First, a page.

If a home garage is the launch pad for success, Olivia Humphrey's Kanopy is on a winner.
The emerging WA media business, variously dubbed the YouTube or the Netflix of the education sector, is racking up an impressive array of accolades, the latest as a regional winner of EY's regional Entrepreneur of the Year awards last month.
Five years after it began supplying online videos and DVDs to university libraries from Ms Humphrey's Scarborough garage, Kanopy has a library of 20,000 videos accessible by five million students and academics at hundreds of tertiary institutions in Australia and the US.
Having snared 80 per cent of the Australian market, it has now turned its attention offshore, with its founder relocating to a new office in San Francisco to meet growing demand in the US.
The EY judging panel described Ms Humphrey, 37, as "a passionate young entrepreneur who has seized a great idea and turned it into a reality".
With a background in media rights management with the BBC in London and Village Roadshow in Sydney, Ms Humphrey saw a gap in the education market.
"Despite university students being the highest consumers of online videos through YouTube and Netflix, videos weren't really part of the tertiary curriculum," she said. "It didn't make sense."
Using the cash flow from video distribution, Kanopy completed Ms Humphrey's business model by adding a streaming platform 2 1/2 years ago. By that stage, Kanopy and its handful of staff had all but taken over Ms Humphrey's home, ultimately resulting in the business moving to Subiaco.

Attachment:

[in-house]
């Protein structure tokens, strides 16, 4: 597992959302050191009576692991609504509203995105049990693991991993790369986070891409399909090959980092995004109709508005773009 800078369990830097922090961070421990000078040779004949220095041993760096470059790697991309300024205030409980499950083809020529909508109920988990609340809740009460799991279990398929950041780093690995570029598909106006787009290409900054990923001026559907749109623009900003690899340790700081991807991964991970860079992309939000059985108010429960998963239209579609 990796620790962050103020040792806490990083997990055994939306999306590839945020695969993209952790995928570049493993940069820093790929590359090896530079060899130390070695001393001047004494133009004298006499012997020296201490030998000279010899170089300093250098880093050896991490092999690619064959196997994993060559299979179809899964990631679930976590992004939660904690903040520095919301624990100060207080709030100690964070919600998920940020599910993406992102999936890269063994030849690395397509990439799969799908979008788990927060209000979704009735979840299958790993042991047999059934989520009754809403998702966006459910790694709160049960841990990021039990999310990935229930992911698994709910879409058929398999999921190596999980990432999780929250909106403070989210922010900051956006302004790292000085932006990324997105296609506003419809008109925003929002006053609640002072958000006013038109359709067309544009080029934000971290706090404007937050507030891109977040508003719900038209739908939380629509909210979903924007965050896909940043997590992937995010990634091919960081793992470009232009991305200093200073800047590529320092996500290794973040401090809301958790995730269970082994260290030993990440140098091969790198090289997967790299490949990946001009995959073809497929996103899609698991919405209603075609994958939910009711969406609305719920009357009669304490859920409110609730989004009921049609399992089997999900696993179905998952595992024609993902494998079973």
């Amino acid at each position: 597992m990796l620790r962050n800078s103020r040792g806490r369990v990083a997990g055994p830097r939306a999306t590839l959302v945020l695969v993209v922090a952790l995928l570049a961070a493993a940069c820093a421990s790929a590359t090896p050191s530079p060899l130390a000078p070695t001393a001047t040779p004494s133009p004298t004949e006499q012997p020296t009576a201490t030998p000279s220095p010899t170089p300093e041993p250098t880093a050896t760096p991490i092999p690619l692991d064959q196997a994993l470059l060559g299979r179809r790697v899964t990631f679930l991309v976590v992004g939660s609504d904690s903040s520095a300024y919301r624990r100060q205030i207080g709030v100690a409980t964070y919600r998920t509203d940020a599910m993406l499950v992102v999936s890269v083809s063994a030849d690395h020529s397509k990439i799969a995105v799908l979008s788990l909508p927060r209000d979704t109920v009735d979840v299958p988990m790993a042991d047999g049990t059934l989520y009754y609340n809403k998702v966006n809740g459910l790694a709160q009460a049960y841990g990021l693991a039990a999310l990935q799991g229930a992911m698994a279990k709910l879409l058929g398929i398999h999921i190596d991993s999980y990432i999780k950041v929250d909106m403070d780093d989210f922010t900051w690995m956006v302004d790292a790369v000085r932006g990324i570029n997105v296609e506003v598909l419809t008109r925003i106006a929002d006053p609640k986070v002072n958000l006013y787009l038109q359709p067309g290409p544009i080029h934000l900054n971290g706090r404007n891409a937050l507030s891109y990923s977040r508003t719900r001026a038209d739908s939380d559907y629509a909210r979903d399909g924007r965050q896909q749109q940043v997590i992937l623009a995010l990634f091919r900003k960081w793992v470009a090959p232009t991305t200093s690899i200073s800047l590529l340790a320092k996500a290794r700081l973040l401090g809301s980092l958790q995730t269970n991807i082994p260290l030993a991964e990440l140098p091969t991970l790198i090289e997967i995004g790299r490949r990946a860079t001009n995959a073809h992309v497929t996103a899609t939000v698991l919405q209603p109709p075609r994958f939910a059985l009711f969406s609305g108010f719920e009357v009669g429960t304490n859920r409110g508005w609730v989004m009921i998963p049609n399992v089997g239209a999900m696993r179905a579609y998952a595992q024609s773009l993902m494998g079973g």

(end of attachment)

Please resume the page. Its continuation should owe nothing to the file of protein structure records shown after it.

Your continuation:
Kanopy sources anything of interest to the tertiary sector, from architecture and health, to anthropology and dental science.
Most Australian universities have signed up, their libraries only too willing to outsource responsibility for aggregating and managing video content.
But Kanopy's success has been just as much about convincing academics that they could better integrate film into their courses, improving engagement with a new generation of video-savvy students. Kanopy also enables teaching staff to upload content, including filmed lectures.
Kanopy provides each subscriber with its own website and licences the content to the users through its streaming platform. For a set per-video annual fee, the institutions can make unlimited use of the content at any time and on any device.The model has also proven popular with film makers as they pocket most of the licensing fee and are able to monitor use of their content by Kanopy's clients.